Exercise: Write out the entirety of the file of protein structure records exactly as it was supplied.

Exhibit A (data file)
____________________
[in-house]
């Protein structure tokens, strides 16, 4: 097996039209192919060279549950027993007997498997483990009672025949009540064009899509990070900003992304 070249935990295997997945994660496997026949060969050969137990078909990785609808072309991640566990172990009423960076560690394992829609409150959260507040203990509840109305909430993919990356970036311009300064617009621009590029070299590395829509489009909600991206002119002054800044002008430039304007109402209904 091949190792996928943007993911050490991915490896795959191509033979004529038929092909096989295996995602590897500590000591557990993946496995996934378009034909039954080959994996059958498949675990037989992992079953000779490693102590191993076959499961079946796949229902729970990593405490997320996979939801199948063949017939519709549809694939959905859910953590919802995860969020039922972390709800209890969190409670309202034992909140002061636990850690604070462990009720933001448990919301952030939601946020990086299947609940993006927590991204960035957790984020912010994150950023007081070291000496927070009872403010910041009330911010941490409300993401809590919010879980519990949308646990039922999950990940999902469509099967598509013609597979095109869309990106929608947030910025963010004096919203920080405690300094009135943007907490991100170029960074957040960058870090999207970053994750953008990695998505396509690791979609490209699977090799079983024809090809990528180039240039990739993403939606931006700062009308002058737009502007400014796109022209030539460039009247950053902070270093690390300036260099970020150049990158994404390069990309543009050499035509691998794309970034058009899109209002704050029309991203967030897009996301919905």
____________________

[in-house]
């Protein structure tokens, strides 16, 4: 097996039209192919060279549950027993007997498997483990009672025949009540064009899509990070900003992304 070249935990295997997945994660496997026949060969050969137990078909990785609808072309991640566990172990009423960076560690394992829609409150959260507040203990509840109305909430993919990356970036311009300064617009621009590029070299590395829509489009909600991206002119002054800044002008430039304007109402209904 091949190792996928943007993911050490991915490896795959191509033979004529038929092909096989295996995602590897500590000591557990993946496995996934378009034909039954080959994996059958498949675990037989992992079953000779490693102590191993076959499961079946796949229902729970990593405490997320996979939801199948063949017939519709549809694939959905859910953590919802995860969020039922972390709800209890969190409670309202034992909140002061636990850690604070462990009720933001448990919301952030939601946020990086299947609940993006927590991204960035957790984020912010994150950023007081070291000496927070009872403010910041009330911010941490409300993401809590919010879980519990949308646990039922999950990940999902469509099967598509013609597979095109869309990106929608947030910025963010004096919203920080405690300094009135943007907490991100170029960074957040960058870090999207970053994750953008990695998505396509690791979609490209699977090799079983024809090809990528180039240039990739993403939606931006700062009308002058737009502007400014796109022209030539460039009247950053902070270093690390300036260099970020150049990158994404390069990309543009050499035509691998794309970034058009899109209002704050029309991203967030897009996301919905």